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From:Baron Schwartz Date:January 3 2008 8:23pm
Subject:Re: what should an assert_efficient_sql check for?
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Hi,

On Jan 3, 2008 3:11 PM, Phlip <phlip2005@stripped> wrote:
> Baron Schwartz wrote:
>
> >> Curiously, why would a select-all over 1535 records return 1164 rows?
> >>
> >> Is that just because >300 were already buffered in memory?
> >
> > No, it's just that the 'rows' is an estimate based on storage engine
> > statistics, and is wrong.
>
> I can use it for order-of-magnitude estimates, right? A table with 15 records
> and an EXPLAIN rows of 4,901 is probably an issue with your SQL and tables, not
> with the storage engine, right?
>
> And/or, did FLUSH TABLES fix your "wrong"?
>

I didn't actually test anything when I replied to you, I was just
speaking from memory about how the statistics work.

The stats are usually good to within an order of magnitude on InnoDB,
and usually even better on MyISAM, as long as they are up-to-date.
You can use ANALYZE TABLE to ask the storage engine to refresh its
stats.  FLUSH TABLES has pretty much the same effect because it forces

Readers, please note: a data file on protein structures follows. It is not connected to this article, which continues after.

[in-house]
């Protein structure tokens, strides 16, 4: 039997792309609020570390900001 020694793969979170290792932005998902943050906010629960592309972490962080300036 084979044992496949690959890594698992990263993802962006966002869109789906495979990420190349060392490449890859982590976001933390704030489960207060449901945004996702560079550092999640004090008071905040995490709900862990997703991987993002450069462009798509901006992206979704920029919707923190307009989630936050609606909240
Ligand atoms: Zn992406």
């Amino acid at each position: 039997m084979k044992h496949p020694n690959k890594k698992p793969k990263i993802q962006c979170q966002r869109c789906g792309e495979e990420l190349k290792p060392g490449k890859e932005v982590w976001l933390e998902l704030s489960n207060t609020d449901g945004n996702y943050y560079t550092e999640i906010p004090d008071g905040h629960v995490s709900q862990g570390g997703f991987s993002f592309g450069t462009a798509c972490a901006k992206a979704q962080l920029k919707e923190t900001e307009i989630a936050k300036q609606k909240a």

the table to be closed and then re-opened, at which point the stats
are re-computed.
Thread
what should an assert_efficient_sql check for?Phlip3 Jan
  • Re: what should an assert_efficient_sql check for?Jay Pipes3 Jan
    • Re: what should an assert_efficient_sql check for?Phlip3 Jan
    • Re: what should an assert_efficient_sql check for?Phlip3 Jan
      • Re: what should an assert_efficient_sql check for?Baron Schwartz3 Jan
        • Re: what should an assert_efficient_sql check for?Phlip3 Jan
          • Re: what should an assert_efficient_sql check for?Baron Schwartz3 Jan
      • Re: what should an assert_efficient_sql check for?Phlip3 Jan
Re: what should an assert_efficient_sql check for?Phlip4 Jan